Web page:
Published: June 16, 2015

A participating teacher asks a student about his video game project.

More than 100 K-12 teachers from Colorado, across the U.S. and even Switzerland gathered in the Roser ATLAS building in June for the annual Scalable Game Design Summer Insititute. The weeklong workshop brings together STEM and language arts teachers from middle, high schools, and upper elementary classrooms to learn how to use game design for computer science education and how to teach computational/critical thinking and problem solving literacy. 

On the workshop's closing day, a group of Longmont middle-schoolers stopped by to showcase how they use Scalable Game Design in their classroom. They used the SGD curriculum to create their own video games, and then built game controllers out of things like Play-Doh and bananas. Read the full story on the university website , and check out pictures of the event on our Facebook page.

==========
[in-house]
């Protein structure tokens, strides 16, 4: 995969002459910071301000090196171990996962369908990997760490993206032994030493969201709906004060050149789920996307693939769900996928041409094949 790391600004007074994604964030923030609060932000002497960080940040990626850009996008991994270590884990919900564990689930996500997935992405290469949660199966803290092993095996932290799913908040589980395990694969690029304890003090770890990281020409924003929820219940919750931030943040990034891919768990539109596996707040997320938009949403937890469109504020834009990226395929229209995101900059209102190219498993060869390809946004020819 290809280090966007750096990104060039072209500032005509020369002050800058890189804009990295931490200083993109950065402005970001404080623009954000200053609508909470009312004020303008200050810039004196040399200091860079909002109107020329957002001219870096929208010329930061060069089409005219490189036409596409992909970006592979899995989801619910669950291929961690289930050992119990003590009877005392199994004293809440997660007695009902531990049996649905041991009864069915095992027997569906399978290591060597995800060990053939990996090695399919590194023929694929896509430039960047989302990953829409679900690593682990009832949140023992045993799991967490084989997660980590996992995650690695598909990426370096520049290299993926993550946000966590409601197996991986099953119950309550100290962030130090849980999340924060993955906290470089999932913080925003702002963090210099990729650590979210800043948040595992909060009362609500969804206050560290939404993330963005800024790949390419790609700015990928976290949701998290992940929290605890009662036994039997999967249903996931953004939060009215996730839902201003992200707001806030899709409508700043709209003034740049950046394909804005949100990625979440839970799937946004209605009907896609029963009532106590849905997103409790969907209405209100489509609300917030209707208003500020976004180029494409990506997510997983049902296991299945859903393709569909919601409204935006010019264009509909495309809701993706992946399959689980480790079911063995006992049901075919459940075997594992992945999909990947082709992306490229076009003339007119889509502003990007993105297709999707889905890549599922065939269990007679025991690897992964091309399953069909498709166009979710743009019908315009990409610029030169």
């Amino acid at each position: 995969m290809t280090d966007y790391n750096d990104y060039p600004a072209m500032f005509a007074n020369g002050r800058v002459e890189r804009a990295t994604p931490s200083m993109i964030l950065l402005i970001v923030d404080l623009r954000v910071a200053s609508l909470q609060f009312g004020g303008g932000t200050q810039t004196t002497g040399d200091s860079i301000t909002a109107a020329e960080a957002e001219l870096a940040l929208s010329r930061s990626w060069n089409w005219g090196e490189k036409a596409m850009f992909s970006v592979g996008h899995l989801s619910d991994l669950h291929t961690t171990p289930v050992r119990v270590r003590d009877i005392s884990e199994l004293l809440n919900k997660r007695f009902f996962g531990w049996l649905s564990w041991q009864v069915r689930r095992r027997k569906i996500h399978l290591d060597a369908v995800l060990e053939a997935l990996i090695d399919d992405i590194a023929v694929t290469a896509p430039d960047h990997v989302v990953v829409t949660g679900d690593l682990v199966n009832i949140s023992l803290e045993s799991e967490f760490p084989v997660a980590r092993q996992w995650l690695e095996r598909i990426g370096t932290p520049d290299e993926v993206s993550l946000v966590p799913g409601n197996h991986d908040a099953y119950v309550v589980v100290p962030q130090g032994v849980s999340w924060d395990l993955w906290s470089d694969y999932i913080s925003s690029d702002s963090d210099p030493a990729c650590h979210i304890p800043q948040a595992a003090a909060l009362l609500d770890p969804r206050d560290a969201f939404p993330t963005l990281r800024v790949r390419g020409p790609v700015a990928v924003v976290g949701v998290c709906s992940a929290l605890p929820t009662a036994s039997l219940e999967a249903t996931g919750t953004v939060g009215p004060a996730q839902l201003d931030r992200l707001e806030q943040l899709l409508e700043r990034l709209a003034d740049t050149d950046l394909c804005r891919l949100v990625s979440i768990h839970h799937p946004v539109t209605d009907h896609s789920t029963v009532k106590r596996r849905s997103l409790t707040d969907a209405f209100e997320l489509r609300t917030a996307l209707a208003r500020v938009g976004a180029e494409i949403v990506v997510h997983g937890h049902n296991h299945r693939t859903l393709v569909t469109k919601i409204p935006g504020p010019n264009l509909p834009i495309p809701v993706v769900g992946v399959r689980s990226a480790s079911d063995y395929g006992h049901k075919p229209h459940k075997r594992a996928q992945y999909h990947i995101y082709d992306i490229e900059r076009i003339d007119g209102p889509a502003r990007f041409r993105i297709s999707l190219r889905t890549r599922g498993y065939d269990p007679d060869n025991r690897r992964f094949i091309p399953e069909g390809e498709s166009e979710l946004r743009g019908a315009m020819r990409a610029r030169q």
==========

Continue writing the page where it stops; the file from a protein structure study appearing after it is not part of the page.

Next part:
Outreach in Mexico

Scalable Game Design also kicked off international outreach efforts this summer with a professional development workshop in Nuevo Leon, Mexico. 

More than 20 teachers from across Nuevo Leon gathered at Tecnológico de Monterrey to learn how to use video game design to build interest in computer science among middle-school students. The workshop concluded with a media event featuring the magna conference “Enhancing the skills of the XXI century with the program Scalable Game Design Mexico: Chic@s Code“ by Professor Alexander Repenning.

The workshop was hosted by Tecnológico de Monterrey, the Institute of Innovation and Technology Transfer, the Secretary of Education of the State of Nuevo Leon and Scalable Game Design Mexico: Chic@s Code/Everyone Codes.

“We are working to tailor curricula and tools for Spanish-speaking students, while also addressing technical infrastructure challenges,” project founder Repenning said. “Through a sustainable partnership that connects students, school leadership, teachers, parents, and master teachers, we will expose thousands of girls and boys to computer science.”